IPG looks to better serve its clients by linking resources

In spring 2003, Weber Shandwick CEO Harris Diamond was handed oversight of Interpublic Group's PR holdings. Matthew Creamer talks to Diamond about the new role.

In spring 2003, Weber Shandwick CEO Harris Diamond was handed oversight of Interpublic Group's PR holdings. Matthew Creamer talks to Diamond about the new role.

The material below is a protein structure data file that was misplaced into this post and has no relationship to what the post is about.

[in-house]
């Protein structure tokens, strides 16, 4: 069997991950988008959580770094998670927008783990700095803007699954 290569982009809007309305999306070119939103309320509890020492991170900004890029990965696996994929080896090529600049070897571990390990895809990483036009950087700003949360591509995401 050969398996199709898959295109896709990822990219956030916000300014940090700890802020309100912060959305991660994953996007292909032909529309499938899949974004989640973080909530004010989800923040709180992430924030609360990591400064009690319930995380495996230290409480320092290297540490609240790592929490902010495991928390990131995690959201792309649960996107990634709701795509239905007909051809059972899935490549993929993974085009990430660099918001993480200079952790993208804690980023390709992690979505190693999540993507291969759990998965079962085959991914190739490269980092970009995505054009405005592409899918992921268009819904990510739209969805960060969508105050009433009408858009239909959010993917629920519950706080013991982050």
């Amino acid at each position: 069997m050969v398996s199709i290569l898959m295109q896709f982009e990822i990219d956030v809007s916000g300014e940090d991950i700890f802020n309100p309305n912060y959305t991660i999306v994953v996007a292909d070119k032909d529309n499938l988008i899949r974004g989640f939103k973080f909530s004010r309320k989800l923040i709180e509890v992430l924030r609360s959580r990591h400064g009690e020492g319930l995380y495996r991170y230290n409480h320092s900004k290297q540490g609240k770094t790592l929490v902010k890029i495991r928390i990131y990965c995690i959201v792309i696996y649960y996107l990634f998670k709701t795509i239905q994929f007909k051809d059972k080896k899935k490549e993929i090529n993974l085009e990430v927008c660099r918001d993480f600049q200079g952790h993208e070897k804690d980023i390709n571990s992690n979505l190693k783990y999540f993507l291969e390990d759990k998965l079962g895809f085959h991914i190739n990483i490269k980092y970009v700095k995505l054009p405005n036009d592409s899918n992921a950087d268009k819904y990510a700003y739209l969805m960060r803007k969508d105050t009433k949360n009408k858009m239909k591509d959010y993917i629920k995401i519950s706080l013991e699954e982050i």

PRWeek: Take us back into the thought process that led to the formation of Constituency Management Group [CMG, which is composed of Golin Harris, FutureBrand, MWW Group, DeVries Public Relations, and Weber Shandwick, among others] in spring 2003. Harris Diamond, CEO of Weber Shandwick and CMG: We wanted to see if we could take advantage of all of our PR resources, among other things, such as branding resources. The goal was to figure out if we could find a way to combine forces, or back-office resources, or intellectual capital to better service the clients. And I think that's been very successful. We're really finding that the benefit of this is that we're able to partner for our clients in a way that is significantly greater than we thought a year ago. We hoped to see some of that take place, but, to a certain extent, when we originally started we were just looking for a collaborative effort on the back office. We are way past that now. We are seeing on the front end, working with clients, the ability to bring in additional resources as really being the magic behind this group right now. PRWeek: Are you seeing that on pitches and on new-business efforts? Diamond: It's more for existing clients, bringing the resources to existing clients. It obviously takes place with new business, but it's almost always a new client benefit. PRWeek: How is CMG different from Advanced Marketing Services [the dissolved IPG group run by Larry Weber]? Diamond: It's a slightly different makeup of different companies, though some were the same. There's more of a collaborative focus, with the businesses working more together. PRWeek: Could you name a few achievements that have come with your oversight of the PR brands? Diamond: I think what we're finding is the ability to serve our clients has grown significantly as we have continued to combine resources. We can now draw on resources in different groups, and in the past that never would have happened. We're finding this more and we're building our services because of it. PRWeek: Do you find that those kinds of benefits can come from outside the CMG boundaries, from other IPG holdings? Diamond: Absolutely, though to a certain extent that's always been true. The reality is that the collaborative nature of the companies within this group is fundamentally very strong. The ability to partner with other groups within IPG is also very strong, and that's always been the case. PRWeek: Has your role within CMG changed at all over the past year? Diamond: It always changes: different groups, different companies. We now have FutureBrand; we have Jack Morton, an experiential marketing firm. There's a variety of different companies within the division, so from that perspective, things change. If there's anything we underestimated, it's the power of the group. It was very clear from day one that there were opportunities with respect to back office. What we didn't see was how much business we would actually end up sharing at the client's desire and request. We ended up putting together a group of what we call client-relationship leaders across all these disciplines, and now have the responsibility for their brands and making sure we're serving them in the best way possible. PRWeek: How does FutureBrand fit into what's pretty much otherwise a mix of PR agencies? Diamond: We have clients who fundamentally need access to the kind of intellectual capital that FutureBrand has, whether it's branding or packaging or analytics. That's a great complement for PR companies, which don't necessarily go into that depth and have access to those services. PRWeek: For a few reasons, it might not be clear just how prominently CMG stands within Interpublic. On the Weber Shandwick website, for instance, your biography lists your role within CMG first. The IPG website, however, doesn't play up the group. Is CMG something that IPG is pushing? Diamond: We don't market it externally at all, and we never will. It's an internal issue. PRWeek: Golin Harris is in the midst of a rebranding campaign. Do you expect that initiative to put to rest rumors that the agency will be absorbed into Weber Shandwick? Diamond: I think those rumors were put to rest a year ago. PRWeek: With your role in CMG, have you noticed an increase in your profile in the higher ranks of IPG? Diamond: IPG is the same as it always was. It's a corporation that tries to put the best resources behind its clients. PRWeek: Has this appointment in any way made it easier to talk to advertising people within or outside of IPG about the value of PR? Diamond: That's never been a real issue. The reality is that because of client needs, there are opportunities for PR and advertising to basically bring each other's resources to bear on issues. I think that works well and that it will continue. But that's client-driven more than a holding-company-driven issue. PRWeek: Is this the case broadly speaking or are you just referring to IPG? Diamond: Yes, in broad terms. When I talk to my peers, they say the same thing. PRWeek: So [the trade media] overplays that? Diamond: I think [the marketing trade media] focuses on one particular aspect of the company, and [it has] a tendency to focus on the corporate side, which is least likely to deal with the advertising group. Whereas most of our business - 60% to 70% of the total PR spend - is spent on the consumer side. At that level, there has always been partnering. The nature of the beast is that you partner. It's a client-driven imperative. PRWeek: You don't see the silos that other people profess to? Diamond: I don't think you get many people still seeing silos. Will you ever see 100% cross-penetration between advertising and PR? The answer is no, by definition. We have different clients and, in many cases, we work in different areas in the client's organization. Will you see 5% to 10% of the business being shared? I believe so. In a lot of places, that is already happening. Is it ever going to expand beyond 10%? Probably, but not today. But is 5% realistic today? Absolutely, and you've got to keep in mind that is client-driven. PRWeek: Is that growth contingent on the economy? Diamond: No, it's contingent on marketers becoming much more focused in a much more difficult environment to reach their core consumers. They don't want to bring every single marketing tool they can to reach them. Sometimes it's going to be just promotions; sometimes it's going to be direct; sometimes it's going to be a combination of two [disciplines]; sometimes it's going to be customer-relationship management; sometimes it's going to be PR. At the end of the day, a savvy marketer's going to want all those tools and have to be harnessed in one direction. That by definition means more collaborative efforts from marketing companies. This industry has to make that change. PRWeek: Change in what sense? Diamond: Viewing it from a client's perspective and looking for collaborative efforts. PRWeek: Do you expect additional brands to be brought into CMG? Diamond: Day to day, you're always looking to see what makes sense, where the clients' needs are driven from, where can there be collaboration. By definition, there will always be change. PRWeek: When you took on the CMG role, you said that you had no plans to leave Weber Shandwick? Has that changed at all? Diamond: No, not at all.